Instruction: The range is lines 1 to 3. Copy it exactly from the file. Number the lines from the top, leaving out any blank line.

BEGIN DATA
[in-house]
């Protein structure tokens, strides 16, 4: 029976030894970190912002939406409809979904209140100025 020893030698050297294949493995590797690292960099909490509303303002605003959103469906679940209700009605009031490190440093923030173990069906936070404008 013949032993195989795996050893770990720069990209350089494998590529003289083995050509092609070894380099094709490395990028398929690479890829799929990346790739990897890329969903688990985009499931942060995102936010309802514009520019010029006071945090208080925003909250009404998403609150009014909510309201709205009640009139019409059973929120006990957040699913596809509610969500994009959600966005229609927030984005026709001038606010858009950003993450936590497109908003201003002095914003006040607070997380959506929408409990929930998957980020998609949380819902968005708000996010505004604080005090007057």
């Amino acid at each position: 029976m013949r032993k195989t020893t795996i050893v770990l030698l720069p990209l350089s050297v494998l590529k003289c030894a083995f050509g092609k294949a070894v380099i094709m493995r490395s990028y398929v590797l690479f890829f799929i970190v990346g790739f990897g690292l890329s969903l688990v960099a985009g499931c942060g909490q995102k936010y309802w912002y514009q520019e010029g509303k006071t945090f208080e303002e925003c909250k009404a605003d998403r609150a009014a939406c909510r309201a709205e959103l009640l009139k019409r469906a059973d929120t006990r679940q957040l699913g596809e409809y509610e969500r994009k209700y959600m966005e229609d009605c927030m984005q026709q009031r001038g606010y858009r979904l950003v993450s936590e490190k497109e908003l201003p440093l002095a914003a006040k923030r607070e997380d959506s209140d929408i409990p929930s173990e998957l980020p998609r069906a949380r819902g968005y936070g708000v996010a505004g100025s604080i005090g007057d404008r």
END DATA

[in-house]
């Protein structure tokens, strides 16, 4: 029976030894970190912002939406409809979904209140100025 020893030698050297294949493995590797690292960099909490509303303002605003959103469906679940209700009605009031490190440093923030173990069906936070404008 013949032993195989795996050893770990720069990209350089494998590529003289083995050509092609070894380099094709490395990028398929690479890829799929990346790739990897890329969903688990985009499931942060995102936010309802514009520019010029006071945090208080925003909250009404998403609150009014909510309201709205009640009139019409059973929120006990957040699913596809509610969500994009959600966005229609927030984005026709001038606010858009950003993450936590497109908003201003002095914003006040607070997380959506929408409990929930998957980020998609949380819902968005708000996010505004604080005090007057």
């Amino acid at each position: 029976m013949r032993k195989t020893t795996i050893v770990l030698l720069p990209l350089s050297v494998l590529k003289c030894a083995f050509g092609k294949a070894v380099i094709m493995r490395s990028y398929v590797l690479f890829f799929i970190v990346g790739f990897g690292l890329s969903l688990v960099a985009g499931c942060g909490q995102k936010y309802w912002y514009q520019e010029g509303k006071t945090f208080e303002e925003c909250k009404a605003d998403r609150a009014a939406c909510r309201a709205e959103l009640l009139k019409r469906a059973d929120t006990r679940q957040l699913g596809e409809y509610e969500r994009k209700y959600m966005e229609d009605c927030m984005q026709q009031r001038g606010y858009r979904l950003v993450s936590e490190k497109e908003l201003p440093l002095a914003a006040k923030r607070e997380d959506s209140d929408i409990p929930s173990e998957l980020p998609r069906a949380r819902g968005y936070g708000v996010a505004g100025s604080i005090g007057d404008r």